This Sunday Elder Music column was launched in December of 2008. By May of the following year, one commenter, Peter Tibbles, had added so much knowledge and value to my poor attempts at musical presentations that I asked him to take over the column. He's been here each week ever since delighting us with his astonishing grasp of just about everything musical, his humor and sense of fun. You can read Peter's bio here and find links to all his columns here.
Whenever someone asks me who my favorite female singer is I'll usually say Cecelia Bartoli. Sometimes I'll say Jessye Norman or to be different, Kathleen Ferrier.
Of course, most people who ask that question aren't interested in classical music, or they think I'm being perverse (always a possibility) so they modify the question.
I then mentally review the situation – Linda Ronstadt, Emmylou Harris, Nina Simone, Etta James, Julie London, Patsy Cline. However, on reflection, the one I seem to enjoy most is JENNIFER WARNES.
Of course, that could change next week. In the meantime, here is a column of her music.
I'll start with the first song I first heard that registered her name in my brain. This is from her excellent album from the seventies called "Shot Through the Heart." It wasn't her first but I didn't know that at the time.
The song is I Know a Heartache When I See One.
From that same album comes a song from Norma, the Assistant Musicologist's favorite Bob Dylan album, "New Morning." The song is Sign on the Window.
Here's a song I can empathise with although less so today than it was when I was younger. I imagine Jennifer feels the same way. Pissed Off 2 AM.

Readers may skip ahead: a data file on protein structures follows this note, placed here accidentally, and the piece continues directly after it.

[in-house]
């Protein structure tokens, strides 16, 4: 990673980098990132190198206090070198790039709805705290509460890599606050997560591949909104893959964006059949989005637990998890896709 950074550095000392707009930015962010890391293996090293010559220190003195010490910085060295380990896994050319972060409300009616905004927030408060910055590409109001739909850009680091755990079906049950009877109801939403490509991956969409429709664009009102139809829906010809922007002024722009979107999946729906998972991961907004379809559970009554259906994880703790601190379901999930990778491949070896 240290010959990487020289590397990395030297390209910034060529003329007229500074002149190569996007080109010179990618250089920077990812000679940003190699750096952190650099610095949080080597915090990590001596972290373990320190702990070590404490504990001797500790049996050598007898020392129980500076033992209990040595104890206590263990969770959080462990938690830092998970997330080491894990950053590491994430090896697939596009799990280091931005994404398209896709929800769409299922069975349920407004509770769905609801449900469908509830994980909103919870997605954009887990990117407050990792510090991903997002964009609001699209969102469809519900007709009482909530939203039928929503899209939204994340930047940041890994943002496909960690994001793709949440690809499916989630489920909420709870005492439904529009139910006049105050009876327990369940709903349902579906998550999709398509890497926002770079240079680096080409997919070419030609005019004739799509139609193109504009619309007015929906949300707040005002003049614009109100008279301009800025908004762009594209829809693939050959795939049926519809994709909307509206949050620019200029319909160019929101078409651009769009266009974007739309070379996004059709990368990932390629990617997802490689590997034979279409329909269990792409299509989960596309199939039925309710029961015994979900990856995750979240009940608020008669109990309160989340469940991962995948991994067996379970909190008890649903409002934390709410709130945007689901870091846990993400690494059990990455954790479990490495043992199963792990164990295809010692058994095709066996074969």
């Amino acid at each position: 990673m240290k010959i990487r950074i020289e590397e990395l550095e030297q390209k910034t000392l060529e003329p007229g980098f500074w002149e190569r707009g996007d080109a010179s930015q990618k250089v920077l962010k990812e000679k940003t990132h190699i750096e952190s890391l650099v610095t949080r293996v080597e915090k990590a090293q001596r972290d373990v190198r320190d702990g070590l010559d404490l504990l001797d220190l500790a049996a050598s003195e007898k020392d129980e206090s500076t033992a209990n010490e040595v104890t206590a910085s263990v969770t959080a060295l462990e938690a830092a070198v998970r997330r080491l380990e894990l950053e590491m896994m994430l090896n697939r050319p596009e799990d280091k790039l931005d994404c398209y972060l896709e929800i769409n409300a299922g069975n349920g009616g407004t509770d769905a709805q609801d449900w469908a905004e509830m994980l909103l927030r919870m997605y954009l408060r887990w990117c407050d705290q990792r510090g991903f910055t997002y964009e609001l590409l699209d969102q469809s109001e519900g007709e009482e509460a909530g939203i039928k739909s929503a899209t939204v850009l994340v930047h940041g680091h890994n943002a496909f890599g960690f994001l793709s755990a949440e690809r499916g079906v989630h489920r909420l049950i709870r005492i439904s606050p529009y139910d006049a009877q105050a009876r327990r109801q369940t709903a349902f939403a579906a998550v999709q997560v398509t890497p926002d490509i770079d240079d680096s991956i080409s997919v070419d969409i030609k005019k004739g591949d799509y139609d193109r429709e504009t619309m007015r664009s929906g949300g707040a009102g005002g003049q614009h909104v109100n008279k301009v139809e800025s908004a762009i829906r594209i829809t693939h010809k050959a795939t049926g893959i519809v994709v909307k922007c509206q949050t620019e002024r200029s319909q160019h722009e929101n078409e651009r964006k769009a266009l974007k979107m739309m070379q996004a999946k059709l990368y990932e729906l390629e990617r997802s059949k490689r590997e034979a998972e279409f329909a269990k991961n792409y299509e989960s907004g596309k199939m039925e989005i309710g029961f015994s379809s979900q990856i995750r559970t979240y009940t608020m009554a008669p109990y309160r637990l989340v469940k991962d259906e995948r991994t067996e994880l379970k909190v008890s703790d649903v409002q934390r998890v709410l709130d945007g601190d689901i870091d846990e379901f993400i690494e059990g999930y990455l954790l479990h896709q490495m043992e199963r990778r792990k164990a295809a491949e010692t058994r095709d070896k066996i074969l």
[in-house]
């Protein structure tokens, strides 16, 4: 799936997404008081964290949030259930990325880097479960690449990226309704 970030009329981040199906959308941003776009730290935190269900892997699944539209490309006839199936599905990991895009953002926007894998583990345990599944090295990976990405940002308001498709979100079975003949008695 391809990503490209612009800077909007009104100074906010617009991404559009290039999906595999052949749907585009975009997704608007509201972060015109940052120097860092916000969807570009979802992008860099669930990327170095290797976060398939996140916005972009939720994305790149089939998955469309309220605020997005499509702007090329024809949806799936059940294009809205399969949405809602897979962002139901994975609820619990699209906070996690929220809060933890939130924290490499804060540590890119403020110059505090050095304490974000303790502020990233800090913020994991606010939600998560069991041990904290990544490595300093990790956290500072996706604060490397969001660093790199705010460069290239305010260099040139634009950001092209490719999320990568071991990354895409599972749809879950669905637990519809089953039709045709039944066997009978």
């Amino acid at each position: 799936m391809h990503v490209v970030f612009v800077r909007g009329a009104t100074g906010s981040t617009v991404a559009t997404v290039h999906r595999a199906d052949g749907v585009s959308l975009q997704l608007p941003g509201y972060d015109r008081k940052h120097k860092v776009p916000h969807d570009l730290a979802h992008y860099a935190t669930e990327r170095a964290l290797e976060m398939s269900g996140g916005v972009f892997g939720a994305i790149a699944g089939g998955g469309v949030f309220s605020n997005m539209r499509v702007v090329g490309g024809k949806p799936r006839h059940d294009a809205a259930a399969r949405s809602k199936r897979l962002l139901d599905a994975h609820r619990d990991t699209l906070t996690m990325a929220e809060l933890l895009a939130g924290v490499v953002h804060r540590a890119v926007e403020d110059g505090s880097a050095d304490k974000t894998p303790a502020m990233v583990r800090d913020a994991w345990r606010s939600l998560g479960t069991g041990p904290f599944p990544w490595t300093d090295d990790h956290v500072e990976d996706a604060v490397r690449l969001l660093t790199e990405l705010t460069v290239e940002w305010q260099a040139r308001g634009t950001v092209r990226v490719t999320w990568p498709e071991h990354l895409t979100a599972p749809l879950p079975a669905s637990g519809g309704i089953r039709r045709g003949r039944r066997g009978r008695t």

Early on, Jennifer was a back-up singer for Leonard Cohen.
She later progressed to co-singer and later still recorded an album of his songs called “Famous Blue Raincoat,” easily the best covers of Lennie's songs anyone has done. From that album we have the title song.
From the beginning Jennifer sang duets with many people - Bob Dylan, Harry Belafonte, Roy Orbison, Warren Zevon, Jackson Browne, James Taylor, Sam & Dave, Bobby Womack, and Tina Turner are just a few of them.
There are a couple of others you can probably come up with (who won't be in the column, even though they won Oscars). I've selected JACKSON BROWNE.
They recorded a couple of the songlets from The Beatles' "Abbey Road" album. They call it Golden Slumbers.
Another song from her Lennie album is the first on that disk, and maybe the most interesting, First We Take Manhattan.
Another duet, and they don't get much better than HARRY BELAFONTE with whom to sing. The song is Skin To Skin, and Harry sounds as if he's 20 years old. I imagine Jennifer would do that for any red blooded male.
From considerably earlier in her career, Jennifer recorded one of Jimmy Webb's songs (well, probably more than one, but it's a particular one we're interested in today).
In this case, it was a song that I've not heard anyone else perform apart from Jimmy himself. That song is P.F. Sloan. It's about another singer/songwriter whose main claim to fame is that he wrote the song Eve of Destruction.
I had half a dozen songs penciled in for this spot, so I ran them past the A.M. She chose this one. It's another duet, this time Jennifer has DOYLE BRAMHALL along to help out.
Doyle also plays guitar on the track which is the Eddy Arnold/Cindy Walker classic, You Don't Know Me. On this they really give Ray Charles a run for his money in pure passion. It's terrific.
From her album "The Hunter” thus the following photo, I've selected the song Lights of Louisianne.
You can probably tell from the title that there's a Cajun influence in the song. You'd be right.